So your fundraising events are going well, but your organization needs to find and apply for grant money to fund programs.
Overwhelmed? Not sure where and how to start?
Gather up your team. Mark off some meeting time on your calendar and put your heads together (delegate someone to bring the coffee and snacks).
Here’s how to take it step by step:
- Look at your budget honestly. What do you need to run your organization? How much of that can you count on from fundraising events, individual donors and other methods? What are your fundraising priorities? Write them out. Rank your program areas in order of which ones have the most funding priority. What’s your magic number? How much needs to be raised in your specific time frame (maybe your next fiscal year, or in the next six to 12 months)?
- Since about one in every three grants gets funded, multiply your target by three. For example, if you need to raise $300,000 from private and corporate foundations, make your goal $900,000 to $1 million.
- Consider where you’ve had funding success in the past couple years. Can you apply for those same grants again in the next year? If you’ve not received some of the funding you’ve applied for and gotten good feedback as to why, consider reapplying with your new knowledge to help you.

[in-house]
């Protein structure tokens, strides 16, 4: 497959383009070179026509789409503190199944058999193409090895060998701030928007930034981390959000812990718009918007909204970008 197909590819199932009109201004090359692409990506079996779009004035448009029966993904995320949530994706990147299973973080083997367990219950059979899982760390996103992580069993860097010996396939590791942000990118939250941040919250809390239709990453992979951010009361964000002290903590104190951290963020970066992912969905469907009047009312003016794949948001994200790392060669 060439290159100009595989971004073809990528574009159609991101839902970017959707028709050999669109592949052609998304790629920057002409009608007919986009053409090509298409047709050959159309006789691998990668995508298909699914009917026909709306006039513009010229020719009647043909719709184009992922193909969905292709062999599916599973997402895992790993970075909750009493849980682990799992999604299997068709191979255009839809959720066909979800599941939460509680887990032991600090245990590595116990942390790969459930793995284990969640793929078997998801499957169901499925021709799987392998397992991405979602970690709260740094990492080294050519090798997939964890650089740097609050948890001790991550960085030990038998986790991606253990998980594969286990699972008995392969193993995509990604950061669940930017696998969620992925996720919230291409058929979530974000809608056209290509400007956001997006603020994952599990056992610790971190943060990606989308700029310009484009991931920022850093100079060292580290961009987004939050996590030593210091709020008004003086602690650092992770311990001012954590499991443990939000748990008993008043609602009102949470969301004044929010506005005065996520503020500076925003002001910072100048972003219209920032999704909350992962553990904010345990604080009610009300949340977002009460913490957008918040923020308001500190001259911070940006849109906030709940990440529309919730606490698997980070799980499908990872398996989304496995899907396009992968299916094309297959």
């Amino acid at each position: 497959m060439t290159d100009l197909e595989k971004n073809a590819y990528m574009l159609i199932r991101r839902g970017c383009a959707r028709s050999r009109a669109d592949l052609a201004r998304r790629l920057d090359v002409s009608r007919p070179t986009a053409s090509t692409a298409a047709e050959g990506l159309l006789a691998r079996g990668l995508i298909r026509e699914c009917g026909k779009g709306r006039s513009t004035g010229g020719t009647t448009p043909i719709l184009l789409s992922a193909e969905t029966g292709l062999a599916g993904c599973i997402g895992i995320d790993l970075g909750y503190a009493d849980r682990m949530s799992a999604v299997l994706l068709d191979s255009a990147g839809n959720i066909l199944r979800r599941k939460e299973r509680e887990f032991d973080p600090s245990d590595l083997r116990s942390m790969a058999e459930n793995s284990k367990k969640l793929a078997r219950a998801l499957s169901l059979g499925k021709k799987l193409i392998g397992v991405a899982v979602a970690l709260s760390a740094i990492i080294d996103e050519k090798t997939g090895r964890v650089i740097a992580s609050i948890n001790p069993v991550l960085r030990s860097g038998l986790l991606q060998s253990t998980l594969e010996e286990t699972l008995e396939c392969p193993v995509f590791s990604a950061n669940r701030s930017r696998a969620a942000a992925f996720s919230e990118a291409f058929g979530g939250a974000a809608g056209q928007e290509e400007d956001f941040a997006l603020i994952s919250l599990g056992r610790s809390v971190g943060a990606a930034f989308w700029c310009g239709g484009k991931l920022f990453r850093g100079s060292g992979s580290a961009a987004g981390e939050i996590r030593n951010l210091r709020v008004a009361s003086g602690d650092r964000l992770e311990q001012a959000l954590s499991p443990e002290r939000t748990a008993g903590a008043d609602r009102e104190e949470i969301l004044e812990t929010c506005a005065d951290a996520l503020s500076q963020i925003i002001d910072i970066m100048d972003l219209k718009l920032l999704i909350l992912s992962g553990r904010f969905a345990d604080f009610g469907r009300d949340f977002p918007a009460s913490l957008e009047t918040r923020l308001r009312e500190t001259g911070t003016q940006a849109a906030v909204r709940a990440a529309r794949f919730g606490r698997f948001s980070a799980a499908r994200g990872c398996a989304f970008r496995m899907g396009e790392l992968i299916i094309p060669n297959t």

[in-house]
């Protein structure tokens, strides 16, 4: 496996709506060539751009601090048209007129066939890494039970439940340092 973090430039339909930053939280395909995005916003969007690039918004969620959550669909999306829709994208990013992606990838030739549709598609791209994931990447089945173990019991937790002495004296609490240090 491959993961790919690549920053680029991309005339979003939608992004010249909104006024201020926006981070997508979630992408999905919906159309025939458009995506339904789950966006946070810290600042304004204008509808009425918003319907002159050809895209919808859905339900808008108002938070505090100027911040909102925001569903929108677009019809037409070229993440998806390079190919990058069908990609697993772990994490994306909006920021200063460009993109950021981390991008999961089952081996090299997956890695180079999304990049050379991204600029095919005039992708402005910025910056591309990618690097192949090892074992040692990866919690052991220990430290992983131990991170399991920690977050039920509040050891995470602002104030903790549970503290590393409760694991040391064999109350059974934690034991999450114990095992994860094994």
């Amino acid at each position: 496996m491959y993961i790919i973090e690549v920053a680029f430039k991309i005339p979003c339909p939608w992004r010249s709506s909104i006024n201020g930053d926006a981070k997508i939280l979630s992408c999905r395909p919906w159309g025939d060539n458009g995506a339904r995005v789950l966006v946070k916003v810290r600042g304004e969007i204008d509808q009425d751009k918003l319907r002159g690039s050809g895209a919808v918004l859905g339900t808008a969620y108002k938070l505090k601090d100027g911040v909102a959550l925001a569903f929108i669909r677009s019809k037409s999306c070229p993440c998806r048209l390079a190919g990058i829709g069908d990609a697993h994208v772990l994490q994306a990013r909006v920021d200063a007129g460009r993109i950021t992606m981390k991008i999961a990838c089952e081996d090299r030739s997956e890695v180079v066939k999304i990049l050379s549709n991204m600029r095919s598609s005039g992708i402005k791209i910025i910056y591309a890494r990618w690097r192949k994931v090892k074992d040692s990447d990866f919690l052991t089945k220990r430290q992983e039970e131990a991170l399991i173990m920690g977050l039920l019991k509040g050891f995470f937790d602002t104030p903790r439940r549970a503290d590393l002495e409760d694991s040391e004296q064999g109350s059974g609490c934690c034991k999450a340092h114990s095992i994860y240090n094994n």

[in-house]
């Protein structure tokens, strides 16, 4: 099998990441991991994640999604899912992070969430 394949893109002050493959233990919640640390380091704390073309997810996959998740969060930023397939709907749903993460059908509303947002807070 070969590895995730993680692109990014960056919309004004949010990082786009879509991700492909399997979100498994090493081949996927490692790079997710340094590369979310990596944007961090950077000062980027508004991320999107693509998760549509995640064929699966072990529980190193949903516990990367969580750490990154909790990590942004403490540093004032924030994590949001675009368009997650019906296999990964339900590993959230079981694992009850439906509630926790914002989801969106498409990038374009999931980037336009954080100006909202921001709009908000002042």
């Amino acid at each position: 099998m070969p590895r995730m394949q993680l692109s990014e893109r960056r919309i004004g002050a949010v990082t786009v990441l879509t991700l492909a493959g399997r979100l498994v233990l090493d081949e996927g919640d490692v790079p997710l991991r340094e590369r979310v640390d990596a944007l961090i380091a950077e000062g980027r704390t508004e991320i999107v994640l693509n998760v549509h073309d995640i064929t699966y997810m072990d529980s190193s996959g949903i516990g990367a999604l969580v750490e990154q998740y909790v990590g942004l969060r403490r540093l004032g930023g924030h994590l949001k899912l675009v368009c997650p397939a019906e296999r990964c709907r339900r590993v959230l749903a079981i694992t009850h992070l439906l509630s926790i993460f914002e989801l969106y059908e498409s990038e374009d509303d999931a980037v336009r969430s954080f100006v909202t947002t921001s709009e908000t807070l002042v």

- Now, think about areas for which you’ve never received grant funding. Perhaps you’ve added a new component for your programming this year. Or maybe you’ve added a new client demographic to those you were already serving. Do some research. Where are some likely areas where funding might be granted in these areas?
- Finally, think BIG. What are your pie-in-the-sky grant wishes? Shoot for the moon. Which foundations or corporations would you approach that you’d be so thrilled to receive money from them you’d shout their praises from the rooftops? Write them down.
- Now, go back through your list and make sure there’s the right balance among your priority programs, realistic and dream goals, and your overall number that needs to be reached.
- Clean up your list of goals and get it all ready.
This post is the first in a four-part series.